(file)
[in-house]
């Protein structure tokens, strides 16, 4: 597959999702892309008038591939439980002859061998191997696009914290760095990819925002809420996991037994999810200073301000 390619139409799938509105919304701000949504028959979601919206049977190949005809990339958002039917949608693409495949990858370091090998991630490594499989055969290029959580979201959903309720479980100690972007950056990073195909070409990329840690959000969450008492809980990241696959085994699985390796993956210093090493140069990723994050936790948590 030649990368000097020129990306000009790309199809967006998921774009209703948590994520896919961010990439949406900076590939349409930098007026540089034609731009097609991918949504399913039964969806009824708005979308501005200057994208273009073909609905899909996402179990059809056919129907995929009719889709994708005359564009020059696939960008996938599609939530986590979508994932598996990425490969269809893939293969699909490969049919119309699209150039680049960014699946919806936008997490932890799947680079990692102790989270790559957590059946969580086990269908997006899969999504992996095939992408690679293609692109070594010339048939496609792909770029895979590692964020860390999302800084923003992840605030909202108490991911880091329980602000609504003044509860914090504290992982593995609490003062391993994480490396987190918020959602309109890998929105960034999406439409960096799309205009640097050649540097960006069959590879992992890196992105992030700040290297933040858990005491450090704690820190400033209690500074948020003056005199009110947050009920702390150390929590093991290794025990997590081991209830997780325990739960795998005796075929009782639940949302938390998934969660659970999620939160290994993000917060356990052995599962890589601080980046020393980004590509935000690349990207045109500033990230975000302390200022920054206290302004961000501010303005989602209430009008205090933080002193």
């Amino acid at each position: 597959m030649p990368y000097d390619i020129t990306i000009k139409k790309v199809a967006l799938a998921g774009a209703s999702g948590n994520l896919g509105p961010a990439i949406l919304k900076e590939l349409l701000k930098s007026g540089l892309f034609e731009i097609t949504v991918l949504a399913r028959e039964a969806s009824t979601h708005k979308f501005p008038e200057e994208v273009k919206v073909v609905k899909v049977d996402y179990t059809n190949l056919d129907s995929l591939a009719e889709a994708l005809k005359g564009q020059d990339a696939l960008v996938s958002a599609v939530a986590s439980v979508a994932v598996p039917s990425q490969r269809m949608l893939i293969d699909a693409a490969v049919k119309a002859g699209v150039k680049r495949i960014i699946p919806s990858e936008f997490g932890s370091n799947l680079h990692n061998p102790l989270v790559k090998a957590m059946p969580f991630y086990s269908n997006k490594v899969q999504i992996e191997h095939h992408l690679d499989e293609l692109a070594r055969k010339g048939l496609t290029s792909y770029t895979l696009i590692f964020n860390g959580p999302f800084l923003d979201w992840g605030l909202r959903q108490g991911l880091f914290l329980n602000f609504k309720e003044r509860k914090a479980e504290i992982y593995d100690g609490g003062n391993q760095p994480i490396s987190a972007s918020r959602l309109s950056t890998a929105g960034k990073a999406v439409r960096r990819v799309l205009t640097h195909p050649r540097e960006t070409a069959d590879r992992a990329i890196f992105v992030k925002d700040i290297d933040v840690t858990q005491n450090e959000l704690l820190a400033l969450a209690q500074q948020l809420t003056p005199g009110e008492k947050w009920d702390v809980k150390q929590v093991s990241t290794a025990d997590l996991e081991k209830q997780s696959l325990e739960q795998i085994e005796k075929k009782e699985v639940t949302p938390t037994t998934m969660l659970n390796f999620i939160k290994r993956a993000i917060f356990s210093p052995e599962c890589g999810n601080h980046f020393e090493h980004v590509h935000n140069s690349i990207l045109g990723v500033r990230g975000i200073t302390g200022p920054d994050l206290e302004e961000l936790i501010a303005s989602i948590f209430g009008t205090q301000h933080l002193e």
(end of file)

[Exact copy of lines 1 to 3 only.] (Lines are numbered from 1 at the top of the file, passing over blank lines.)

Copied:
[in-house]
């Protein structure tokens, strides 16, 4: 597959999702892309008038591939439980002859061998191997696009914290760095990819925002809420996991037994999810200073301000 390619139409799938509105919304701000949504028959979601919206049977190949005809990339958002039917949608693409495949990858370091090998991630490594499989055969290029959580979201959903309720479980100690972007950056990073195909070409990329840690959000969450008492809980990241696959085994699985390796993956210093090493140069990723994050936790948590 030649990368000097020129990306000009790309199809967006998921774009209703948590994520896919961010990439949406900076590939349409930098007026540089034609731009097609991918949504399913039964969806009824708005979308501005200057994208273009073909609905899909996402179990059809056919129907995929009719889709994708005359564009020059696939960008996938599609939530986590979508994932598996990425490969269809893939293969699909490969049919119309699209150039680049960014699946919806936008997490932890799947680079990692102790989270790559957590059946969580086990269908997006899969999504992996095939992408690679293609692109070594010339048939496609792909770029895979590692964020860390999302800084923003992840605030909202108490991911880091329980602000609504003044509860914090504290992982593995609490003062391993994480490396987190918020959602309109890998929105960034999406439409960096799309205009640097050649540097960006069959590879992992890196992105992030700040290297933040858990005491450090704690820190400033209690500074948020003056005199009110947050009920702390150390929590093991290794025990997590081991209830997780325990739960795998005796075929009782639940949302938390998934969660659970999620939160290994993000917060356990052995599962890589601080980046020393980004590509935000690349990207045109500033990230975000302390200022920054206290302004961000501010303005989602209430009008205090933080002193």
């Amino acid at each position: 597959m030649p990368y000097d390619i020129t990306i000009k139409k790309v199809a967006l799938a998921g774009a209703s999702g948590n994520l896919g509105p961010a990439i949406l919304k900076e590939l349409l701000k930098s007026g540089l892309f034609e731009i097609t949504v991918l949504a399913r028959e039964a969806s009824t979601h708005k979308f501005p008038e200057e994208v273009k919206v073909v609905k899909v049977d996402y179990t059809n190949l056919d129907s995929l591939a009719e889709a994708l005809k005359g564009q020059d990339a696939l960008v996938s958002a599609v939530a986590s439980v979508a994932v598996p039917s990425q490969r269809m949608l893939i293969d699909a693409a490969v049919k119309a002859g699209v150039k680049r495949i960014i699946p919806s990858e936008f997490g932890s370091n799947l680079h990692n061998p102790l989270v790559k090998a957590m059946p969580f991630y086990s269908n997006k490594v899969q999504i992996e191997h095939h992408l690679d499989e293609l692109a070594r055969k010339g048939l496609t290029s792909y770029t895979l696009i590692f964020n860390g959580p999302f800084l923003d979201w992840g605030l909202r959903q108490g991911l880091f914290l329980n602000f609504k309720e003044r509860k914090a479980e504290i992982y593995d100690g609490g003062n391993q760095p994480i490396s987190a972007s918020r959602l309109s950056t890998a929105g960034k990073a999406v439409r960096r990819v799309l205009t640097h195909p050649r540097e960006t070409a069959d590879r992992a990329i890196f992105v992030k925002d700040i290297d933040v840690t858990q005491n450090e959000l704690l820190a400033l969450a209690q500074q948020l809420t003056p005199g009110e008492k947050w009920d702390v809980k150390q929590v093991s990241t290794a025990d997590l996991e081991k209830q997780s696959l325990e739960q795998i085994e005796k075929k009782e699985v639940t949302p938390t037994t998934m969660l659970n390796f999620i939160k290994r993956a993000i917060f356990s210093p052995e599962c890589g999810n601080h980046f020393e090493h980004v590509h935000n140069s690349i990207l045109g990723v500033r990230g975000i200073t302390g200022p920054d994050l206290e302004e961000l936790i501010a303005s989602i948590f209430g009008t205090q301000h933080l002193e």